Monday, January 01, 2001
Workplace will continue to evolve in 2001
Among trends: Seeing employees as customers
By Dave Eck
Eileene Evans deals with two sets of customers as the operations vice president at Advanced Office Systems in Sharonville: external customers (those who pay the bills) and internal customers (those who run the company and used to be called employees). And she works to balance the needs of both groups.
My employees are not employees, they're my customers, she said. Calling them a customer, that's good, (to them) that means you're serving me.
To that end, company management holds quarterly informal one-on-one sessions with its internal customers to discuss the person's goals and ambitions. They discuss problems or emotional issues the person may have, Ms. Evans said.
Viewing employees as customers is among emerging workplace trends. Executives and human resource professionals say other workplace issues that could come into their own in 2001 are:
Flexible work time.
Looser dress codes.
Advances in technology.
I'm seeing a rise of people who telecommute on a regular basis, said Julie Wallace, manager of workplace trends and forecasting at the Society for Human Resource Management in Alexandria, Va. Along the same lines we're seeing more and more people with flexible hours. Eventually we're going to see the majority of people having more flex hours.
Driving these changes are technology, busier family lives and a tight labor market.
When both parents work, there is a greater need for flexibility. They've got these constraints on their lives that haven't been there, Ms. Wallace said. Another reason for employers adding greater flexibility is that employees can demand it.
Despite rumblings of an economic slowdown, some think the worker shortage will continue into the new year.
I think what's going to remain constant is trying to hire and retain good people, said Deni Tato, CEO of Contract Interiors, a corporate furniture dealership in Bond Hill. We started things like allowing (employees) to do community service during work time. This year we've gone to flex time.
She said more than a dozen of the company's 50 employees have served as mentors in a reading program at Oyler Elementary School in Price Hill.
Legislation requiring companies to notify employees that their Internet and e-mail use is being monitored may come to the fore in the new year.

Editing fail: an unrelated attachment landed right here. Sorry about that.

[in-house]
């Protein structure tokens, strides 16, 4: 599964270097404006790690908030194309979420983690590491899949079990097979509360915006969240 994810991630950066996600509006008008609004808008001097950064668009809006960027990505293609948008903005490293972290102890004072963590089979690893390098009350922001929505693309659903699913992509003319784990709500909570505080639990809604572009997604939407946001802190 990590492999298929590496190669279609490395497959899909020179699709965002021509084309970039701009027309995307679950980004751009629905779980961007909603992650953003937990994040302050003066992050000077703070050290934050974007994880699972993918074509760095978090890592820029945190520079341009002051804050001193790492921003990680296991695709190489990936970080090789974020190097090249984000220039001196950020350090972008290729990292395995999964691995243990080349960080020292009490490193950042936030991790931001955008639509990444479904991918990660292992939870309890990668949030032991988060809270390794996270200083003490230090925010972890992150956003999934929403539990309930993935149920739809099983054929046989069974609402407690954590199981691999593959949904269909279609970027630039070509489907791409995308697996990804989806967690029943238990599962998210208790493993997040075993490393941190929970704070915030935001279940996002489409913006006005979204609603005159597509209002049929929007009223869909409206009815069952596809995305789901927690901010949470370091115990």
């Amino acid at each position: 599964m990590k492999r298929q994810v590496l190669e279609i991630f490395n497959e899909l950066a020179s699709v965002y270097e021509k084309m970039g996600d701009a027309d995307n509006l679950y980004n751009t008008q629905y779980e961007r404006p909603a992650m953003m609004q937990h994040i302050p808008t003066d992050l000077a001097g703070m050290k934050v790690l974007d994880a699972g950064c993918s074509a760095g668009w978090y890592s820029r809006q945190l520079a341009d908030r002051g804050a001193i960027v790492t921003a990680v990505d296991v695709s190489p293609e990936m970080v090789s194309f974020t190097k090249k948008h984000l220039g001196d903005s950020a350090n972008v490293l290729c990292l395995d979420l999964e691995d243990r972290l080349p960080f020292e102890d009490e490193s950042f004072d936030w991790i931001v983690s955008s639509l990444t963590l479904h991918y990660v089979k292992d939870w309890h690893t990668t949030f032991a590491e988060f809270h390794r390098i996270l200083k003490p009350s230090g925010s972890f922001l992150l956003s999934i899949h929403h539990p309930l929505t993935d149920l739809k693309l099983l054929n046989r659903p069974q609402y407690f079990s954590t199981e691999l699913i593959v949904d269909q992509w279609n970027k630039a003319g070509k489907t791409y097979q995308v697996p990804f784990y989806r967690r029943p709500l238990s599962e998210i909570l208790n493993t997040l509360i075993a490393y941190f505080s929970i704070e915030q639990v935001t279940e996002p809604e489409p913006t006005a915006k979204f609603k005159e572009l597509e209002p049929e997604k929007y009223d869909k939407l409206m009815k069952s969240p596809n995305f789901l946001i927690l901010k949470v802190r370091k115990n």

Technology's also become more and more pervasive even in blue-collar industries, Ms. Wallace said. It's gone beyond the typical professional environment.
As technology spreads into nontraditional areas, companies should upgrade their workers' skills, said Dan Radford, executive secretary/treasurer of the Cincinnati AFL-CIO Labor Council.
When we identify a line that's going to be computerized, early on is when the company needs to put an investment in their work force to make sure they are ready for it, Mr. Radford said. The answer is not to shift jobs offshore.
Continued worker training is among the issues big labor wants to address in the new year, Mr. Radford said. Others include job security, balancing family with job demands, continued decrease of heavy overtime, the right of workers to organize and health care issues, particularly prescription drugs.
Putting people from welfare into meaningful jobs could also be a focus of labor next year.
Bringing people from welfare to work at dead-end jobs, it's no help to anyone, Mr. Radford said. There needs to be a tripartisan effort (of government, industry and unions) to work out a system where these folks who are trying to make it come into an industry with a hope for the future.
Joe Kramer, vice president of economic development at the Greater Cincinnati Chamber of Commerce, says that while trends like telecommuting are increasing, it's not as strong as some had anticipated.
Everybody keeps talking about a revolution, but it keeps coming on very slowly, he said. I think personal contact is still a major issue. That personal contact creates more job and creative opportunities.
But at Contract Interiors, flex time and the leeway to do community service has allowed the company to maintain most of its workers, Ms. Tato said.
I think when you give people these kind of things they're very, very appreciative, Ms. Tato said. It's not about a job. It's not about a paycheck. It's about making people feel like they make a difference in this world.
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